Search This Blog

Wednesday, June 4, 2008

Be careful what you ask for

Many of you have not been aware of the war going on in the SC Republican party. Below are web addresses of blogs which have been at the forefront - take time to look them over to help you decide. Below the addresses is an article from The State newspaper that briefly describes some of the issue.

By CINDI ROSS SCOPPE - Associate Editor
CHAD WALDORF loves to remind me, particularly after I write disparagingly about all the little groups that have sprouted up to support parts of Gov. Mark Sanford’s agenda, that his S.C. Club for Growth frequently highlights my columns, and that it’s one of the few organizations pushing the agenda most near and dear to my heart government restructuring.

So when he sent me a note calling my attention to a “reform agenda” that our pal Tom Davis had put together and gotten 20 of his fellow Senate candidates to sign on to, I was intrigued.

Sure enough, the “Common Sense Contract for Change” is full of smart ideas. It calls for taxing and spending reforms with a heavy emphasis on comprehensive tax reform and sensible approaches to the way budgeting is done structural reforms to give the governor more control over the executive branch, ethics reform, kicking the Legislature out of city and county decision-making, making the judiciary more independent. In fact, all but three and a half of the 15 items on the agenda could have come straight out of my columns as some of the language apparently did.

There isn’t even an implicit reference to the very worst idea promoted by Mr. Sanford and his friends vouchers and tax credits for private schools.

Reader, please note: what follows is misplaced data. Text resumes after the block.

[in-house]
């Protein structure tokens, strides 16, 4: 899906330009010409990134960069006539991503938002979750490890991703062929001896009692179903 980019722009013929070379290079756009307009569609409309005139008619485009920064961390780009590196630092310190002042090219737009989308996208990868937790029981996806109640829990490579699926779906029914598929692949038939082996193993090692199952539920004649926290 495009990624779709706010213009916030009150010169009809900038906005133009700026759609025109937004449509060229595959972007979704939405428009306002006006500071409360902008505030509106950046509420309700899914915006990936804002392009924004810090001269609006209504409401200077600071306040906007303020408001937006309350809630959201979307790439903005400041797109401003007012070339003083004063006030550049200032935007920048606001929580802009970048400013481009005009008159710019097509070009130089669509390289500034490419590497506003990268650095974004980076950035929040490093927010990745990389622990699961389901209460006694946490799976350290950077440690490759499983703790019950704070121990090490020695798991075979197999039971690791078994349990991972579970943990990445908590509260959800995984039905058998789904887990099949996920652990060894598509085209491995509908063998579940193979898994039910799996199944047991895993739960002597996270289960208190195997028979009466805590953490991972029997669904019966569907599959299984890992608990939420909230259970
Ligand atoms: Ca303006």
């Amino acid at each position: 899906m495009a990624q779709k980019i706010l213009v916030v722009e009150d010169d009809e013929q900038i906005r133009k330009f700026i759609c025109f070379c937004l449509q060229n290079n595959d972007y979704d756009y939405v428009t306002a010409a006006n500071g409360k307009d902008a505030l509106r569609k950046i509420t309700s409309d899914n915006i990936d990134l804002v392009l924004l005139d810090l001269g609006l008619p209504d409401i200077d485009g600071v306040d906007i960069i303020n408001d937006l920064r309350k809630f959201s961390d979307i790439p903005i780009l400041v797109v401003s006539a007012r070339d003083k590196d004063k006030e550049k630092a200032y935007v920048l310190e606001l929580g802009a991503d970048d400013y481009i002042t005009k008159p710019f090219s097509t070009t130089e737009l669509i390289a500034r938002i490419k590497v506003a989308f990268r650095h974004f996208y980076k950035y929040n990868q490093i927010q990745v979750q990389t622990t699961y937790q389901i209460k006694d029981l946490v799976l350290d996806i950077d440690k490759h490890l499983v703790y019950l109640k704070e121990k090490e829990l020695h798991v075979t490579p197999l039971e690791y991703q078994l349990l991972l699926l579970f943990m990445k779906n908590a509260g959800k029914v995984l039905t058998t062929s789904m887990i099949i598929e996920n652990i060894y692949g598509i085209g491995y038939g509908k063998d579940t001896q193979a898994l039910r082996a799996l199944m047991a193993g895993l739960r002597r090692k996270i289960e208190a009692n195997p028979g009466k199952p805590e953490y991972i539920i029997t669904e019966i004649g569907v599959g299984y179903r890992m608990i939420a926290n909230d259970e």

Unfortunately, the thread running through all of these fine ideas is the same one that permeates all of Mr. Sanford’s proposals the idea that our government is too big, our taxes too high. I agree that we don’t get what we pay for, but that doesn’t mean we’re paying too much; it means the Legislature isn’t allocating our money well. Allocate it correctly, and chances are good we still wouldn’t have all the prison guards and troopers and top-class teachers we need, couldn’t afford the bridge and road improvements we need, and on and on.

But as maddening as it is to see that misleading idea repeated, that’s not what made me most uncomfortable about the agenda.

By happenstance, a colleague had dropped a copy of the infamous “hit list” memo on my desk earlier that same day. It’s the one that created a stir at the State House earlier this year, allegedly written by former Sanford spokesman Will Folks, which lists the lawmakers who should be taken out in order to create “a more conservative Republican majority” to implement Mr. Sanford’s ideas, along with the strategy for accomplishing that. On a hunch, I picked it up and started thumbing through it.

It’s so filled with over-the-top, cloak-and-dagger nonsense that if I didn’t know better, I’d think it was parody, composed by a clever writer who planned to let it “leak,” and then sit back and laugh at all the gullible media types and lawmakers who took it seriously. But I knew it wasn’t parody, because I had just seen it being implemented.